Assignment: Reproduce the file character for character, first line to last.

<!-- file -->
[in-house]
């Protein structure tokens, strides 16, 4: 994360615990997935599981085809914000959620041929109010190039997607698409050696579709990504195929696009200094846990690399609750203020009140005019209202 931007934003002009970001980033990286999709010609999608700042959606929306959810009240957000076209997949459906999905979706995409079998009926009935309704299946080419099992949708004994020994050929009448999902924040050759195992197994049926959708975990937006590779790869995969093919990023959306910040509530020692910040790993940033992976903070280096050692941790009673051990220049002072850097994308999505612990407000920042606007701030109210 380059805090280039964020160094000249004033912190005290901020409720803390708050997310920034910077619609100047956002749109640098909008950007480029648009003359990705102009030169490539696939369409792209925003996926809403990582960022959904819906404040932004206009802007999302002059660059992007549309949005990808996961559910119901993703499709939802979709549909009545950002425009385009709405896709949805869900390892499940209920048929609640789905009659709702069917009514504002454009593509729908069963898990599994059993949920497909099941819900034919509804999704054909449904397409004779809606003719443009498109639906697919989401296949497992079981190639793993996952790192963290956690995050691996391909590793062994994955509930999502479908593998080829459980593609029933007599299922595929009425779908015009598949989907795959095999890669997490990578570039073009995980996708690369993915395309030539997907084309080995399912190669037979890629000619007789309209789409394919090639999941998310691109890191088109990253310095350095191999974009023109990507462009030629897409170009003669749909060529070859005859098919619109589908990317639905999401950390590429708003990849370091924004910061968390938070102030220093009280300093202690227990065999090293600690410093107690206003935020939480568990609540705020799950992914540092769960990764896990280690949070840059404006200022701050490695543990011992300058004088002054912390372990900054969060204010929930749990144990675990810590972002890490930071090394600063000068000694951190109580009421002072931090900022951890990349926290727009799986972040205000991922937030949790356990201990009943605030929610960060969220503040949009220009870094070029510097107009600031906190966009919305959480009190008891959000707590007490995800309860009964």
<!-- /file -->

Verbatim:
[in-house]
């Protein structure tokens, strides 16, 4: 994360615990997935599981085809914000959620041929109010190039997607698409050696579709990504195929696009200094846990690399609750203020009140005019209202 931007934003002009970001980033990286999709010609999608700042959606929306959810009240957000076209997949459906999905979706995409079998009926009935309704299946080419099992949708004994020994050929009448999902924040050759195992197994049926959708975990937006590779790869995969093919990023959306910040509530020692910040790993940033992976903070280096050692941790009673051990220049002072850097994308999505612990407000920042606007701030109210 380059805090280039964020160094000249004033912190005290901020409720803390708050997310920034910077619609100047956002749109640098909008950007480029648009003359990705102009030169490539696939369409792209925003996926809403990582960022959904819906404040932004206009802007999302002059660059992007549309949005990808996961559910119901993703499709939802979709549909009545950002425009385009709405896709949805869900390892499940209920048929609640789905009659709702069917009514504002454009593509729908069963898990599994059993949920497909099941819900034919509804999704054909449904397409004779809606003719443009498109639906697919989401296949497992079981190639793993996952790192963290956690995050691996391909590793062994994955509930999502479908593998080829459980593609029933007599299922595929009425779908015009598949989907795959095999890669997490990578570039073009995980996708690369993915395309030539997907084309080995399912190669037979890629000619007789309209789409394919090639999941998310691109890191088109990253310095350095191999974009023109990507462009030629897409170009003669749909060529070859005859098919619109589908990317639905999401950390590429708003990849370091924004910061968390938070102030220093009280300093202690227990065999090293600690410093107690206003935020939480568990609540705020799950992914540092769960990764896990280690949070840059404006200022701050490695543990011992300058004088002054912390372990900054969060204010929930749990144990675990810590972002890490930071090394600063000068000694951190109580009421002072931090900022951890990349926290727009799986972040205000991922937030949790356990201990009943605030929610960060969220503040949009220009870094070029510097107009600031906190966009919305959480009190008891959000707590007490995800309860009964």